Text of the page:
Cross-sector partnerships and collaboration,
Engaging with Evidence series
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In this article, Laura Bonsaver highlights key learnings that emerged from our latest Engaging with Evidence session on the use and cost-effectiveness of outcomes-based funding in the education sector.
The state of global education – a sobering picture
Even before the outbreak of Covid-19, we were facing a global learning crisis. Two years on, the pandemic has disrupted education systems around the world and exacerbated existing issues. With growing evidence that school closures have led to a loss in foundational skills and increased levels of illiteracy amongst school children (according to UNESCO, almost 60 million children globally were still out of school in 2021), organisations across the world have been rallying together to design and develop new interventions to help keep young learners from slipping through the net.
Slide from presentation by Emily Gustafsson-Wright, Brookings Institution - captured 31/01/22
Building on their partnerships, organisations are having to work hard to innovate and adapt programmes to suit children’s evolving needs. Additionally, financial pressures increase the need to make the best use of limited resources. It is vital that we understand the most cost-effective ways to deliver interventions.
Can outcomes-based contracting step up to this challenge?
At our webinar last month, Dr Emily Gustafsson-Wright, Senior Fellow at the Brookings Institution, argued that while outcomes-based contracting might not be the panacea across all contexts, adopting a greater focus on outcomes could improve the likelihood of addressing the learning crisis.
According to our impact bond dataset, there are currently 30 impact bonds across the world working in the education sector. With flexibility central to these innovative financing models, many organisations have been able to adapt and tailor interventions to learner and contextual needs. Grace Wood, Education Adviser for FCDO Ghana, saw similar benefits from a government perspective. By aligning financing to results and focusing on the end outcomes for children, governments and partner organisations were able to encourage and incentivise more innovation and creativity than with alternative financing models. Particularly in the uncertain context of the pandemic, the flexibility of outcomes-focused programmes provided space to understand how to improve efficiency in real time and thus increase value for money.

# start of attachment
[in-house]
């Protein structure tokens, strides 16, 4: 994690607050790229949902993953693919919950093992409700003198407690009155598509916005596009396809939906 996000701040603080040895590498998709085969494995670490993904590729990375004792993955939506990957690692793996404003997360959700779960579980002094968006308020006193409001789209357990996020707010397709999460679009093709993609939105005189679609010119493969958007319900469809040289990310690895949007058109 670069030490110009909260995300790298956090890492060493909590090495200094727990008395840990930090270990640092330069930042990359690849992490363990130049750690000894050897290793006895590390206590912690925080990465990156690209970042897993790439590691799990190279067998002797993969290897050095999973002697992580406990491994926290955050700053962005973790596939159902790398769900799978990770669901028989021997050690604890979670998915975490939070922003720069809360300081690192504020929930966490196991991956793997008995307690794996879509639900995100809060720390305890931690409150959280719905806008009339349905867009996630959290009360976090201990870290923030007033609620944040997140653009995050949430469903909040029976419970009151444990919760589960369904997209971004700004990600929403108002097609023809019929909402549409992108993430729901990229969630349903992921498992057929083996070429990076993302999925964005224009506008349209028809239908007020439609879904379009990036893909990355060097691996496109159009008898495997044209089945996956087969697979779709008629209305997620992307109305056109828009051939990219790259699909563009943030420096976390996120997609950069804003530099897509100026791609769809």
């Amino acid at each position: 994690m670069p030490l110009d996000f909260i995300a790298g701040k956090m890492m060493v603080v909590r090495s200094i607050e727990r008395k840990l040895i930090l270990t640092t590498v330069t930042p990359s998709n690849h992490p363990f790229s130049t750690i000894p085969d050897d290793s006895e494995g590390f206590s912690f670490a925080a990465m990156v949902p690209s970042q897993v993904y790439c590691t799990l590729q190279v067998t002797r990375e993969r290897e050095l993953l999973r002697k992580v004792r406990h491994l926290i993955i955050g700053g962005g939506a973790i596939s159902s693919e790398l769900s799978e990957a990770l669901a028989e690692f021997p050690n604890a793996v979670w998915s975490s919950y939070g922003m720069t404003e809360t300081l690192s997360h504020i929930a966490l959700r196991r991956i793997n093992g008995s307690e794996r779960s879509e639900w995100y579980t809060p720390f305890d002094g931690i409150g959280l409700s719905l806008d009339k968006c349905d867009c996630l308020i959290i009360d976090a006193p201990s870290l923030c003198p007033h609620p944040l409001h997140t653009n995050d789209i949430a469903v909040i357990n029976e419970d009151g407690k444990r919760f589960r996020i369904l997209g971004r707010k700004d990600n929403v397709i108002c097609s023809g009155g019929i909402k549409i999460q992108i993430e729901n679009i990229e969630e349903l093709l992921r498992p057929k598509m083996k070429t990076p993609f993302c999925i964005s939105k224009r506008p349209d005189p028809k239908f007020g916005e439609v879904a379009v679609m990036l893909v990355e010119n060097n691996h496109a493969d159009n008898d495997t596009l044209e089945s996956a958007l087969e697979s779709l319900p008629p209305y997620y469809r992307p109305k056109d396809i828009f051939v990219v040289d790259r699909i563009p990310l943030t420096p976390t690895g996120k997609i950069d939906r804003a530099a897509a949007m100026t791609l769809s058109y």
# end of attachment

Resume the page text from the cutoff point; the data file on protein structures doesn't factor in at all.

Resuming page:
Panellists also made a case for the approach helping to strengthen ecosystems in the long-term. Miléna Castellnou, Chief Programs Officer at the Education Outcomes Fund (EOF), explained that on top of the direct improved learning outcomes, outcomes-based contracting can help change mindsets in government. The approach can encourage them to have a more outcomes-focused approach, and thus bring systemic change to broader programme design. In addition, testing several interventions and putting a greater emphasis on data collection can improve internal capabilities. It equips governments with a greater understanding of what works throughout programme delivery and indicates which programmes they could scale up in future.
With the Quality Education India Development Impact Bond soon coming to an end, Dayoung and Gagan set out to draw broader lessons on the outcomes-based financing ecosystem in education in India, as well as to understand the cost-effectiveness of education interventions more broadly. In other words, does outcomes-based financing pay off? Is it worth the additional costs involved? How do we reduce these costs in future projects? And what types of interventions should policymakers and funders look to invest in going forward?
Leveraging rich data collected on impact, they explored twenty-three programmes across four different funding models. Eventually, they narrowed down to a carefully selected group of six interventions, and found 50% higher learning outcomes achieved for outcomes-based funding compared to non-results settings for same interventions, with costs no higher. With these encouraging results, Dayoung concluded that the considerably higher outcomes combined with little change in costs made the model a “smart buy”. They found that the flexibility to pivot the interventions proved cost-effective as it allowed freedom to stop spending money unnecessarily on ineffective activities.
Gagan and Dayoung emphasised that these results are not limited to impact bonds, but several types of “smart contracting” with a focus on outcomes. They were also able to identify what helped drive success in some outcomes-focused programmes, such as carefully selecting partners based on past performance and starting with small contracts before scaling them up over time. Going forward, Gagan hopes that more funding will be deployed to support intervention types with proven cost effectiveness. Overall, Gagan and Dayoung felt that interventions using outcomes-based funding were able to achieve meaningful gains at a time of urgent crisis in the education sector.
At the end of the session, panellists agreed that these insights are not limited to just India or the education sector but apply to outcomes-based contracting more broadly. Miléna Castellnou from the Education Outcomes Fund, argued that emerging evidence on cost and impact is critical and offers proof of concept of mechanism - something many evaluations do not address.
Looking ahead, Gagan emphasised the continuing need to bolster our evidence around outcomes-based contracting. Finding data for their research was challenging, and there is a clear need for better access to data to support a stronger evidence base.